With summer just around the corner, parents looking for stimulating activities for their kids might consider sending them to college.
Both Illinois Central College and Bradley University offer summer classes for kids featuring learning in a fun environment. ICC’s program is offered to all kids in grades 4 through 12, while Bradley classes are geared for academically gifted kids in grades first through eight.
“The overall goal of the program is just to have a mixture of fun with learning and for kids to form new friendships,” said Ellen George, ICCs dean of corporate and community education. “We try to disguise academics into fun topics.”
Michelle Riggio, Bradley University’s associate director of continuing education, said Bradley’s program is “a really neat experience for the kids to be on campus,
develop their love of learning and really let them continue to grow throughout the summer.”
ICC’s College For Kids’ two sessions run Monday through Thursday June 12-22 and July 10-20. Off-site field trips are offered on Fridays during those weeks. Most of the two-hour classes cost about $80, although some cost more depending on what materials are needed.
Bradley’s World of Wonder classes run Monday through Friday June 19-23 and July 31-Aug. 4. Up to three classes may be taken each day at a cost of $99 per class.
Both colleges offer after-class recreational activities for an added fee with pick-up by parents or caregivers at 5 p.m.
Both programs have been offered for at least 25 years. Bradley’s World of Wonder program began in 1983 as part a Peoria County foreign language immersion program.
While ICC’s College for Kids is expanding its programming for high school students this year, the Bradley program has found its niche in serving students in grades first through fourth.
“We start with first graders because that’s part of our focus on enrichment. We want the kids entering first grade to have a little bit of a boost as they enter that level,” Riggio said. “That grade level is very popular within our program and it differentiates us.”
Children entering first through third grade aren’t required to submit test scores for the Bradley program, but children entering grades fourth through eighth must be enrolled in a gifted or talented program at their school, show an achievement test score of one grade level above current grade level, have an IQ score of 120 or above or demonstrate exemplary classroom performance through their most recent report card or teacher recommendation.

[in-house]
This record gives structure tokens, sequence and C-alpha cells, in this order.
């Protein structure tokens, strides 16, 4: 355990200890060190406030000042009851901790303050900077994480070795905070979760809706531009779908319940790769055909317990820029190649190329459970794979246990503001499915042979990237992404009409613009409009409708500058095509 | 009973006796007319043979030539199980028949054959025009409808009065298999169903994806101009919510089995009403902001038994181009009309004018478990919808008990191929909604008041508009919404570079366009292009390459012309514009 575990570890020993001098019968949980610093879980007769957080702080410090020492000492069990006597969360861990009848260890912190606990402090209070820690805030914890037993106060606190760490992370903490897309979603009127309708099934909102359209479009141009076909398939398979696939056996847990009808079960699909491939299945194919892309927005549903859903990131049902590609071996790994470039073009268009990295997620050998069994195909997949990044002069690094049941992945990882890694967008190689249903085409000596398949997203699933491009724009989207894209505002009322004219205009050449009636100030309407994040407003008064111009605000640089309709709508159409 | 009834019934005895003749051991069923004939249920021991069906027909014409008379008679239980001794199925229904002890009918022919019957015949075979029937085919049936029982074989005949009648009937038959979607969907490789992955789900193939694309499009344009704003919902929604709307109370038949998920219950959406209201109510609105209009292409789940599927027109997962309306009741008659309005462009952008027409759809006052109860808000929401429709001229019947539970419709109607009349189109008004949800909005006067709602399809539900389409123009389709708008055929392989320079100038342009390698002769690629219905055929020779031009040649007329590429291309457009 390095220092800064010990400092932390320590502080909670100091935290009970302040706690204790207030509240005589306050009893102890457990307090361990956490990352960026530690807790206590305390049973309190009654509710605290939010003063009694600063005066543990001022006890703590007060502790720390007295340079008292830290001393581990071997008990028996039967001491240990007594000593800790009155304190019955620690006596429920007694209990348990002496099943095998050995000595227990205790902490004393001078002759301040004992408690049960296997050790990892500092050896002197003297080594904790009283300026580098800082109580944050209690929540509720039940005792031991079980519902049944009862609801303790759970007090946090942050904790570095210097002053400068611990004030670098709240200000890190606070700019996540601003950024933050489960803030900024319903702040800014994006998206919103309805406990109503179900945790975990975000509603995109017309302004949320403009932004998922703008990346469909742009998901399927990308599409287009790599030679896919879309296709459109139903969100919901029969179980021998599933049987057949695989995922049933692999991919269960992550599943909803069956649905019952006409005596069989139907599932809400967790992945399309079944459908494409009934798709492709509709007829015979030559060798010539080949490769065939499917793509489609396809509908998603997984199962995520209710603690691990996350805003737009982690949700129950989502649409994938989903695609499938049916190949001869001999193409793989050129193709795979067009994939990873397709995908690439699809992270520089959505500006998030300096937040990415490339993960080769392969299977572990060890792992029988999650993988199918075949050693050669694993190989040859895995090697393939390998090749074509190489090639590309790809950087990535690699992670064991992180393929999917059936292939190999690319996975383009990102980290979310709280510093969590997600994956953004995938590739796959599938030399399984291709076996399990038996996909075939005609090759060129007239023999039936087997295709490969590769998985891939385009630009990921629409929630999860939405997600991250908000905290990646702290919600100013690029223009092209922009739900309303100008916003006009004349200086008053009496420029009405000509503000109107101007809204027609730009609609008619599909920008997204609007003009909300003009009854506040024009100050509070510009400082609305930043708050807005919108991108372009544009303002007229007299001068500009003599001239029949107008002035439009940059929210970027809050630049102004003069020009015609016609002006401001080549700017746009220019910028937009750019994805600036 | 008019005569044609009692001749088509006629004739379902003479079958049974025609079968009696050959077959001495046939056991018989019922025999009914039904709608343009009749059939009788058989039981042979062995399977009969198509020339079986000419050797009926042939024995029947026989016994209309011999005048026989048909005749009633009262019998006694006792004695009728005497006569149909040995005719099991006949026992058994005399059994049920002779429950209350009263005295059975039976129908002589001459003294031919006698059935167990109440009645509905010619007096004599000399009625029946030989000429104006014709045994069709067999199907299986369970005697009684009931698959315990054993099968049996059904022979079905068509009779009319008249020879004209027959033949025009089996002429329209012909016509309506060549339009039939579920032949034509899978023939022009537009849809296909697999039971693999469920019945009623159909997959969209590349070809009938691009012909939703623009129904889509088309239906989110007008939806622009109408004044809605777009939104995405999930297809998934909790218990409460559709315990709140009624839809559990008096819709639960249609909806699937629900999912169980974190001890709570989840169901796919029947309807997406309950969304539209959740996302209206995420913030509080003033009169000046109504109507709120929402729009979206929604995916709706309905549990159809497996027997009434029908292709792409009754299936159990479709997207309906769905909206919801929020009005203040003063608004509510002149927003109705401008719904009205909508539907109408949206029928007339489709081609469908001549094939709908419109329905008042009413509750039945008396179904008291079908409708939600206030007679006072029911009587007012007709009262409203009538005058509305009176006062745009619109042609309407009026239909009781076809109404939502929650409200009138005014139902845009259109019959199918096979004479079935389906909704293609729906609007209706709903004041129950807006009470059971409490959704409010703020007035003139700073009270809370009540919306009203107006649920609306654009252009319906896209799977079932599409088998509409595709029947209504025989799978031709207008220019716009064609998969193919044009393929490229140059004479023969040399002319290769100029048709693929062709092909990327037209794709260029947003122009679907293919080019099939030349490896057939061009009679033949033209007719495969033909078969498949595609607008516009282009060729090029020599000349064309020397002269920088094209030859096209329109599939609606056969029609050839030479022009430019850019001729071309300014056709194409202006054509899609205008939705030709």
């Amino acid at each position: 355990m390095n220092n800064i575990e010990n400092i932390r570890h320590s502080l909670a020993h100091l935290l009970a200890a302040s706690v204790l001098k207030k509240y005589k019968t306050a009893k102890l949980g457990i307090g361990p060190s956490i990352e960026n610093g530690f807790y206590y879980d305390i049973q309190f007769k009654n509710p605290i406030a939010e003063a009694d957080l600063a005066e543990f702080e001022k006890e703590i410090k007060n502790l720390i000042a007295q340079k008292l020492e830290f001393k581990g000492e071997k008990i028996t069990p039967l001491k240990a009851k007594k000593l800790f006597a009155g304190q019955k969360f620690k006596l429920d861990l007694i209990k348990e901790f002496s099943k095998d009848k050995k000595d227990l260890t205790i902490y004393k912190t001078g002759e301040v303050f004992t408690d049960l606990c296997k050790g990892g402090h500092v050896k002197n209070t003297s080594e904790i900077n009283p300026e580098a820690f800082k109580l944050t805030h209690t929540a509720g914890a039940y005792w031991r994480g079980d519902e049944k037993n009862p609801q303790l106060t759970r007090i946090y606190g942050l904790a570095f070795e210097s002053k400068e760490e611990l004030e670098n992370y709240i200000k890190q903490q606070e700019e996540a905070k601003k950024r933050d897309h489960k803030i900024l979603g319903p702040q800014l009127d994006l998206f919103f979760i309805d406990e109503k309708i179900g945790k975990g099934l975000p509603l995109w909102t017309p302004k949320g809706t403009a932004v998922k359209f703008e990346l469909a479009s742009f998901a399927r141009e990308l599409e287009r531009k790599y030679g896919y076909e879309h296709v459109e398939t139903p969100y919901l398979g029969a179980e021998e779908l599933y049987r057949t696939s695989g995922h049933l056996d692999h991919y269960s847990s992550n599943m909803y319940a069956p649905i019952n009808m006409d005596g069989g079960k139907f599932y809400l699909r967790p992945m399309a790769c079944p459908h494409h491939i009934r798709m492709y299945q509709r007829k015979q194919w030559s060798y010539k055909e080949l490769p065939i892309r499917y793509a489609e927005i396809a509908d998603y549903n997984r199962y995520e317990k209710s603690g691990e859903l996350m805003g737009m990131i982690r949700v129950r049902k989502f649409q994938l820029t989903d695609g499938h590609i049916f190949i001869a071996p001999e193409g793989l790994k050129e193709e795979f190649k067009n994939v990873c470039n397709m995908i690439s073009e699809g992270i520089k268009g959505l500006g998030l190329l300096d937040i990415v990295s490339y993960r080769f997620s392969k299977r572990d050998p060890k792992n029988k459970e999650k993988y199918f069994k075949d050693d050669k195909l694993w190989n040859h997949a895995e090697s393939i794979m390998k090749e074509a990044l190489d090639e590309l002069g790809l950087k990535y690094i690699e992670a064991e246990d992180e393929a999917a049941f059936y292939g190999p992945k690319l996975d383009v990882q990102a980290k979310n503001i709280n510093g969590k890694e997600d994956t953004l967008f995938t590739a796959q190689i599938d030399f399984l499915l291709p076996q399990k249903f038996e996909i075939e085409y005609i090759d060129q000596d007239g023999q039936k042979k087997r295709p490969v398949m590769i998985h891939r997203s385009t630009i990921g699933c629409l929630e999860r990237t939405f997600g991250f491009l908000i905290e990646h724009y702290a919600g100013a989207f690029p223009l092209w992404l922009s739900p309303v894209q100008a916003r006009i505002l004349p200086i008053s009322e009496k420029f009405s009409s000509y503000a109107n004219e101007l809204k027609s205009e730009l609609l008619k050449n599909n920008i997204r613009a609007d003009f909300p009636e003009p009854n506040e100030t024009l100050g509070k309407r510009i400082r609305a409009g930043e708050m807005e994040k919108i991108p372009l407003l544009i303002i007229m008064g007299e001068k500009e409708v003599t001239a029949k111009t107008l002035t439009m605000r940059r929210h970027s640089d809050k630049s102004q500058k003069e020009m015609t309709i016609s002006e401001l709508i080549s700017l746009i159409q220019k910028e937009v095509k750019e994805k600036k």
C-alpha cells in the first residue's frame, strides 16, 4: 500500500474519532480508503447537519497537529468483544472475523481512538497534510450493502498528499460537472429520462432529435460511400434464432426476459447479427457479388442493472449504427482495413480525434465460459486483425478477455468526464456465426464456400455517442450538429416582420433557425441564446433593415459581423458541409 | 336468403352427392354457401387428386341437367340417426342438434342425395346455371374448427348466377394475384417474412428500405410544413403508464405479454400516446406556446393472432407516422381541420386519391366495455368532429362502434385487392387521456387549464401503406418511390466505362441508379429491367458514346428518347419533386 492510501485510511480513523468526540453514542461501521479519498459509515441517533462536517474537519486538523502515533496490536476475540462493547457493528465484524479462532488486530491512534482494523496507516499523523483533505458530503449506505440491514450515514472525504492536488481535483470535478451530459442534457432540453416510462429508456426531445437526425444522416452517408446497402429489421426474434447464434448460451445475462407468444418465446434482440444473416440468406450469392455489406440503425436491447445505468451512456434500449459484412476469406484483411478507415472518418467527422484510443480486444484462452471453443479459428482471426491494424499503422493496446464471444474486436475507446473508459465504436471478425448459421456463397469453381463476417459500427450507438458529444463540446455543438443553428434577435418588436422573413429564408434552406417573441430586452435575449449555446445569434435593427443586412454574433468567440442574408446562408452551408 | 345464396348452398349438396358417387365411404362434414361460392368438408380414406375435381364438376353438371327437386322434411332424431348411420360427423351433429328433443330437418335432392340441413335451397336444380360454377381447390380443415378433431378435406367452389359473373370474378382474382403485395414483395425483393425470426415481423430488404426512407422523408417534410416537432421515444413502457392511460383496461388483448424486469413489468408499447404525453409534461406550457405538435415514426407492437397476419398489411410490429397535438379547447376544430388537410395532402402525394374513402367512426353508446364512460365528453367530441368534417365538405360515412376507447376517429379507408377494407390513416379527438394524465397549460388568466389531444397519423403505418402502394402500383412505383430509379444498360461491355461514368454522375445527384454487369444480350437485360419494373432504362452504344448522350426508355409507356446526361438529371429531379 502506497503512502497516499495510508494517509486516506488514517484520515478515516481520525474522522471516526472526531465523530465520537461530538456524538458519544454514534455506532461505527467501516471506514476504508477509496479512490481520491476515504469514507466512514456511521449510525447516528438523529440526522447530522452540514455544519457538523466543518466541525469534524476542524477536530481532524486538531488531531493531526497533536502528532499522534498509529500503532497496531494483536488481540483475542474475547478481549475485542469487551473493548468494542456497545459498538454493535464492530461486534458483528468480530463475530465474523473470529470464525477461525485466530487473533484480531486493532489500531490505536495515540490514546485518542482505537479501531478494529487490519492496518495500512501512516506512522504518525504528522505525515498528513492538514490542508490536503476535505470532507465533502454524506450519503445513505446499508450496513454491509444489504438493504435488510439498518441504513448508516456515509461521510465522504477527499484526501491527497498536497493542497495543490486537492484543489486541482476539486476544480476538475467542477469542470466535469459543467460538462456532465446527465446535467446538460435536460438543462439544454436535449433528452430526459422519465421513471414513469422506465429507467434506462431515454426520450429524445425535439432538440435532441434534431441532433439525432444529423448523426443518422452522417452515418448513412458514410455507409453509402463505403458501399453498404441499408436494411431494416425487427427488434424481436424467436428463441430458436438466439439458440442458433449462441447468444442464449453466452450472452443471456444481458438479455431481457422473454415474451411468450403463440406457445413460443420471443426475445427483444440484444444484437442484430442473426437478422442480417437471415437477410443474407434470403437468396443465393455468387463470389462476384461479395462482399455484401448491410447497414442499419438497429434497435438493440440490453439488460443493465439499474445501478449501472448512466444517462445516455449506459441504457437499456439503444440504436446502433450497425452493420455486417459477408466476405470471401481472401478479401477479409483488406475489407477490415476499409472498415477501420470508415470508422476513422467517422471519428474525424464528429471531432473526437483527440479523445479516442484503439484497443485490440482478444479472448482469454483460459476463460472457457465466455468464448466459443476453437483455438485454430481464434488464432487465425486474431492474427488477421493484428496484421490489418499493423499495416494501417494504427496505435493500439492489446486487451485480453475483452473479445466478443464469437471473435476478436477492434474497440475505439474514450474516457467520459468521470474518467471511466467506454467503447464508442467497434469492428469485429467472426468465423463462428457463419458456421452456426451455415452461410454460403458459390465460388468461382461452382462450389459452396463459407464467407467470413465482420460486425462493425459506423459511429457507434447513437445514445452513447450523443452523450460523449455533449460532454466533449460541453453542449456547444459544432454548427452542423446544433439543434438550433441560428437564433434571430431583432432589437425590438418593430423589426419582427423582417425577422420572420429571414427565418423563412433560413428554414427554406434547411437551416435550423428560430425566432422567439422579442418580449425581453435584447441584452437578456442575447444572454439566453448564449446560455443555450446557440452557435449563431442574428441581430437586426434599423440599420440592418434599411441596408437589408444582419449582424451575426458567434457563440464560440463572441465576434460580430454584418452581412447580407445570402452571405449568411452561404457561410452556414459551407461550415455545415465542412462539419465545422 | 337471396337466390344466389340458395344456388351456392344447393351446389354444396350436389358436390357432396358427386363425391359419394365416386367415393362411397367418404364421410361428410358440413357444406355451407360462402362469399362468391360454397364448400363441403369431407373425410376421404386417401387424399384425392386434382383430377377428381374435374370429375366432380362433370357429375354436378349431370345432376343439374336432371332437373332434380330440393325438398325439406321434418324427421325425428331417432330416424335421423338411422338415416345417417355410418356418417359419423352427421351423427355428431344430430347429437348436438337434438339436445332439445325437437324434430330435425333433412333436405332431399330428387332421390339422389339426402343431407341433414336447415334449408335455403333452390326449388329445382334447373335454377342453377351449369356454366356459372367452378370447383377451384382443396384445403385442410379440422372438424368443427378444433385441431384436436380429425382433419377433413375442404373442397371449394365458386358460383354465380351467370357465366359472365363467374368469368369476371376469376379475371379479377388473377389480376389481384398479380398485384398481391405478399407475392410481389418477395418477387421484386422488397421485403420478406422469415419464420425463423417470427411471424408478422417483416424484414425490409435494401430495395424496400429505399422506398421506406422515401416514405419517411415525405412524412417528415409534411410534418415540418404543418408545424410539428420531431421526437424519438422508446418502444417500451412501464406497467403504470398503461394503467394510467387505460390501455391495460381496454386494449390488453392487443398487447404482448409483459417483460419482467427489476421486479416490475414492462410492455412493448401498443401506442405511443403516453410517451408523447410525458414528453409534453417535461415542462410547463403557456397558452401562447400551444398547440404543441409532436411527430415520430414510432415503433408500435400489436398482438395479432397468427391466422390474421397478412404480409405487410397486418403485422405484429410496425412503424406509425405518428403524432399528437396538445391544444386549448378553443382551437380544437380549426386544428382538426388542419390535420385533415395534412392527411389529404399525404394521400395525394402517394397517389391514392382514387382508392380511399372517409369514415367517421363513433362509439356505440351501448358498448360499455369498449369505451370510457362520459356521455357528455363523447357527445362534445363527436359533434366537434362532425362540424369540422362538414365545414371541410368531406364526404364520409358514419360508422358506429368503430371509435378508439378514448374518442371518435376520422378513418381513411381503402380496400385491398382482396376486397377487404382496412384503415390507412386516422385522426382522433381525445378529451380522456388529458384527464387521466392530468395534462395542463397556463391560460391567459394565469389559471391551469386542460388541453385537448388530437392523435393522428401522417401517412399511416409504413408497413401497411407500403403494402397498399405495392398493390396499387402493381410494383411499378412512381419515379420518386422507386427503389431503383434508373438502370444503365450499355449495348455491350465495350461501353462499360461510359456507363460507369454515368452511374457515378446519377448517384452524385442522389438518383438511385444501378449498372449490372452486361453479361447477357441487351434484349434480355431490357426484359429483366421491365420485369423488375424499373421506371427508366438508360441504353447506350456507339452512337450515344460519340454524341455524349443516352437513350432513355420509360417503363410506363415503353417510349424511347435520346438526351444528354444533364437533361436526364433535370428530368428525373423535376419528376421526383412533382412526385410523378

Home schoolers may submit an essay detailing why they’d like to attend.
Fourteen local certified teachers will instruct the classes this year at Bradley Hall. Last year 282 kids participated in the Bradley program, with many taking multiple classes, Riggio said.
At least six classes are offered at each grade level. Class topics include Fairytale Science for first graders, Urban Legend Creatures for second and third graders, Tiny House in Geometrocity for fourth and fifth graders and a mini United Nations for sixth through eighth graders.
At ICC’s College for Kids, about 335 to 350 kids typically sign up for classes in each of the two sessions with many taking multiple classes.
Among new classes being offered this year are a Music Composer’s Jam Session in which students will use software to compose original music, and a S.T.E.M. Studio, which is a spin-off of the S.T.E.A.M. Heat course for older students. This class option gives younger students an opportunity to use their creativity to build projects in a fun environment as they learn about the components of Science, Technology, Mathematics and Engineering.
Other classes include Unleashed Life of Pets, Picture Yourself on Pinterest, Urban Legends Across the Globe, Superheroes and Beyond, App Attack and Minecraft.
Expanded offerings for high schoolers at ICC this year include two culinary camps, a theater technical camp and a camp in which students will learn to create their own website, George said.
“It’s just a way to try to engage the high schoolers in special topics that might pique their interest, and then hopefully they’ll come back here in a year or two for college,” she added.
The ICC Friday field trips include horseback riding in Pekin, hands-on fun at the Peoria Art Guild and a mission to Mars at the Challenger Learning Center in Bloomington.
George said classes are taught by ICC staff and local middle school teachers.
“Parents like the program because their kids aren’t just sitting around; they’re learning new things in the summer,” George said. “Kids love it because they feel like a real college student.”
Riggio said kids in Bradley’s World of Wonder program also love being on a college campus and participating in hands-on learning opportunities.
“The parents love the enrichment and the project-based curriculum. This is a fun camp. Kids walk away with their brains full of new information. And they’re surrounded by kids who are like them and who love to learn,” Riggio added.
A limited number of scholarships are available for both the ICC and Bradley programs.
For more information about ICC’s College for Kids, visit the program’s website at www.cce.icc.edu/youth/cfk/ http://cce.icc.edu/youth/cfk or call (309) 690-6900.
For more information about Bradley’s World of Wonder program, visit www.bradley.edu/wow or call (309) 677-2374.